conditions of work interact to determine the severity of emergent disease and
injury among these workers and within their communities.  Does the excess
occupational disease burden among low SES workers result from excess
exposures, differential susceptibility, and/or other factors including social
factors such as discrimination, language barriers, education or other
cultural characteristics?

o  Assessment of how SES, social and physical environments in individuals,
homes, the community and at the workplace interact with psychosocial
stressors to affect allostatic load and thus impact health.  Allostasis, the
body"s ability to adapt and adjust to environmental demands, has been
postulated as the mechanistic link between stress and health outcome. 
Therefore, the allostatic load represents the total burden of physical and
social exposures on an individual. Psychosocial stressors include, but are
not limited to, discrimination, lack of social capital, depression, low self-
esteem, hostility, job instability, unemployment, powerlessness, social
isolation, stress, and insecurity.  How do physical and social exposures
interact with psychosocial stressors and SES to generate adverse health
outcomes and functioning in low SES individuals? Studies that explore and
define mechanisms on how these factors contribute to health disparities are
encouraged.

o  Elucidation of multiple pathways by which SES influences social and
physical environments and consequently health.  There are limited data on
SES-related biological mediators of interactions between psychosocial
stressors and environmental exposures and their associated health outcomes,
e.g., altered hypothalamic-pituitary-adrenal axis function, altered
sympathetic and parasympathetic nervous system function, altered molecular
and cellular biology of organs, and altered immune responses.  The
development of biomarkers to link SES and social and physical environments is
encouraged, e.g., markers of folate metabolism, uracil-DNA, heat shock
proteins, etc.  Study of the intersection of these pathways may provide new
insights on mechanisms underlying the relationship between SES and exposure-
influenced health disparities.
o  Examination of multigenerational effects of the social environment and
physical exposures to investigate links between exposures and health
responses.  What is the interaction between physical and psychological
health, both in terms of well-being and susceptibility?

o  Study of social and physical environmental risk and protective factors and
processes that increase or decrease the likelihood of mental disorders,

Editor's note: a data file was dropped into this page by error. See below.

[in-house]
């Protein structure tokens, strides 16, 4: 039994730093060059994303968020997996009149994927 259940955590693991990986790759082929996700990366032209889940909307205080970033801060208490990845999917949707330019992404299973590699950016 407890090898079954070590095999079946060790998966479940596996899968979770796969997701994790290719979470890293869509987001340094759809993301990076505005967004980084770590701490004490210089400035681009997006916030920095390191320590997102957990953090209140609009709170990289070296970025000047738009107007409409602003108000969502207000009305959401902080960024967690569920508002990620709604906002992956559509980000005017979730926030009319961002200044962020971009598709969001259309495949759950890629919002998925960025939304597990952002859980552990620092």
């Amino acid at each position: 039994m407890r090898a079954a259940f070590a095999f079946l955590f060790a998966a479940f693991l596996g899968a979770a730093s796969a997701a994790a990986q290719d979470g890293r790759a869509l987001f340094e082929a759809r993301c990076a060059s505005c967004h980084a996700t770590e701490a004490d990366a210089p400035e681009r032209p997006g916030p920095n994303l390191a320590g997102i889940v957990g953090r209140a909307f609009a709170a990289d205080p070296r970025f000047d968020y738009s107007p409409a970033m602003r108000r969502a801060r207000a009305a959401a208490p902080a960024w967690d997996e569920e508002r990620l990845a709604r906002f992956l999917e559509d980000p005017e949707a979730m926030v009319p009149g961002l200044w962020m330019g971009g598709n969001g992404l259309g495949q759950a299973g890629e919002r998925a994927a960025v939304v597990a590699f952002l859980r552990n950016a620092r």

singly or co-morbid with physical disorders, as well as studies of processes
that increase resilience to these disorders, including epidemiological
studies. 

o  To the extent that community organizations representing and serving the
disadvantaged are partners in research to address health disparities,
investigators may develop approaches to integrate research, education and
service into studies of the biological and social determinants of health
disparities.
 
o  Research on the development of strategies to reduce/eliminate health
disparities influenced by the interaction of the social and physical
environments.  The NIH and the NIOSH recognize that such strategies may
extend beyond the traditional confines of biomedical and behavioral research. 
Studies may be considered that have the capacity to identify and evaluate the
role of economic, social cultural, and policy incentives in eliminating or
reducing exposure related health disparities.

o  Identification of appropriate extant data sets that either contain or link
data on population health, social and physical environments.  A combination
of data sets and/or the use of geocode data to address contextual or
multilevel issues may be appropriate.  Similarly, researchers may want to use
survey data sets matched to death and/or birth records.  Micro-level rather
than aggregate analyses will be more appropriate for this initiative.  Cross
national data or data from other countries are appropriate if there is
demonstrated relevance to understanding of SES and health in U.S.
populations.  To address some questions, new data collection and new
methodologies may be required.  Whenever original data are collected, the
National Institutes of Health (NIH) expects grantees to make available
research data to the scientific community for subsequent analyses.  Data
archiving and sharing is appropriate and is encouraged.

SPECIAL REQUIREMENTS
 
o  Annual meetings, to be held in Research Triangle Park, NC, are planned for
the exchange of information among investigators. Applicants must budget
travel costs for all key personnel to attend these meetings in their
applications.
 
o  A Community Outreach and Education Program (COEP) is required for each
application.  The objective of the COEP is the translation of research
results into knowledge used to improve public health. As a part of this
effort, each grantee will define the community or population in which the
proposed COEP is to take place and develop productive outreach efforts which
are specifically designed to address SES-induced health disparities issues
and problems of greatest concern to that community or population. 
Communities are not necessarily defined by geographic boundaries.  In the
case of workplace projects, the community may be defined as the work